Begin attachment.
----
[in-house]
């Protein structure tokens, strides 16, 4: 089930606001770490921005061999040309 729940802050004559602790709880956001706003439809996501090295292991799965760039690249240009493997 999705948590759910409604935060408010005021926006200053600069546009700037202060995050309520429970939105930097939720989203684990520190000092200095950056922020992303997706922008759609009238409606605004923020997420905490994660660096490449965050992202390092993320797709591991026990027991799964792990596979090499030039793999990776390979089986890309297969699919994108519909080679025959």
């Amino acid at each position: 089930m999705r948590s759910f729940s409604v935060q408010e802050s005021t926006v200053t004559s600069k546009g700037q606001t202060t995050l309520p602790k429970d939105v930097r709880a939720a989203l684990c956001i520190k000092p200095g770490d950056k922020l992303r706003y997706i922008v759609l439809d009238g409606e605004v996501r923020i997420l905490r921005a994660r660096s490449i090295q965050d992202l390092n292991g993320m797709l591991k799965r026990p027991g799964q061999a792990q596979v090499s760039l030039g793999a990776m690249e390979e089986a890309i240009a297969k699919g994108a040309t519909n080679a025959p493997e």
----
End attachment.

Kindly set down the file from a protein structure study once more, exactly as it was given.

[in-house]
């Protein structure tokens, strides 16, 4: 089930606001770490921005061999040309 729940802050004559602790709880956001706003439809996501090295292991799965760039690249240009493997 999705948590759910409604935060408010005021926006200053600069546009700037202060995050309520429970939105930097939720989203684990520190000092200095950056922020992303997706922008759609009238409606605004923020997420905490994660660096490449965050992202390092993320797709591991026990027991799964792990596979090499030039793999990776390979089986890309297969699919994108519909080679025959």
């Amino acid at each position: 089930m999705r948590s759910f729940s409604v935060q408010e802050s005021t926006v200053t004559s600069k546009g700037q606001t202060t995050l309520p602790k429970d939105v930097r709880a939720a989203l684990c956001i520190k000092p200095g770490d950056k922020l992303r706003y997706i922008v759609l439809d009238g409606e605004v996501r923020i997420l905490r921005a994660r660096s490449i090295q965050d992202l390092n292991g993320m797709l591991k799965r026990p027991g799964q061999a792990q596979v090499s760039l030039g793999a990776m690249e390979e089986a890309i240009a297969k699919g994108a040309t519909n080679a025959p493997e």